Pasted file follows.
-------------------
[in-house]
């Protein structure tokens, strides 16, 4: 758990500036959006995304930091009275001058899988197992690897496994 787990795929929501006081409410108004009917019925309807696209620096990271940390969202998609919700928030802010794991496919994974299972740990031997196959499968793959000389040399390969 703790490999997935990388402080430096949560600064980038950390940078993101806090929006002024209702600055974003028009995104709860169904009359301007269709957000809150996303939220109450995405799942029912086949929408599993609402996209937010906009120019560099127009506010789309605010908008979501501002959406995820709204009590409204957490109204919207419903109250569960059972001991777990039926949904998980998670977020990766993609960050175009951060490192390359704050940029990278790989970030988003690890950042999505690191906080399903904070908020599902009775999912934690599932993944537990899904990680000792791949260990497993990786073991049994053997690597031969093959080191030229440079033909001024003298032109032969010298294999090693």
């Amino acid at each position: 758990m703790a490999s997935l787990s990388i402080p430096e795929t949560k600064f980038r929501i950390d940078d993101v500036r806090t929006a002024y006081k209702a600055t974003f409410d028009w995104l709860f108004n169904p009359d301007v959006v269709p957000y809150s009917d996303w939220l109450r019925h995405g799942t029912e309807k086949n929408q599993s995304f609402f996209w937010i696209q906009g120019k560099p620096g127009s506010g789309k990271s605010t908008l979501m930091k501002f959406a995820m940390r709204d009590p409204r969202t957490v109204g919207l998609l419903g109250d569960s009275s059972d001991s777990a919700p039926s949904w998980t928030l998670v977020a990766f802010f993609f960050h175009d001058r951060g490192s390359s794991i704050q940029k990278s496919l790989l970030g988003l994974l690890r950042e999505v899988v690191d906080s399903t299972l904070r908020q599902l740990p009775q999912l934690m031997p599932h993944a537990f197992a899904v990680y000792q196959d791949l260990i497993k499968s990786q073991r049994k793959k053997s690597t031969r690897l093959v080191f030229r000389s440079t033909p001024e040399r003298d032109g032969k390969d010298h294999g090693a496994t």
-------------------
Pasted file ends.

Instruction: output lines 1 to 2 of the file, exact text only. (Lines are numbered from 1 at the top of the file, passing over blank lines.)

[in-house]
């Protein structure tokens, strides 16, 4: 758990500036959006995304930091009275001058899988197992690897496994 787990795929929501006081409410108004009917019925309807696209620096990271940390969202998609919700928030802010794991496919994974299972740990031997196959499968793959000389040399390969 703790490999997935990388402080430096949560600064980038950390940078993101806090929006002024209702600055974003028009995104709860169904009359301007269709957000809150996303939220109450995405799942029912086949929408599993609402996209937010906009120019560099127009506010789309605010908008979501501002959406995820709204009590409204957490109204919207419903109250569960059972001991777990039926949904998980998670977020990766993609960050175009951060490192390359704050940029990278790989970030988003690890950042999505690191906080399903904070908020599902009775999912934690599932993944537990899904990680000792791949260990497993990786073991049994053997690597031969093959080191030229440079033909001024003298032109032969010298294999090693």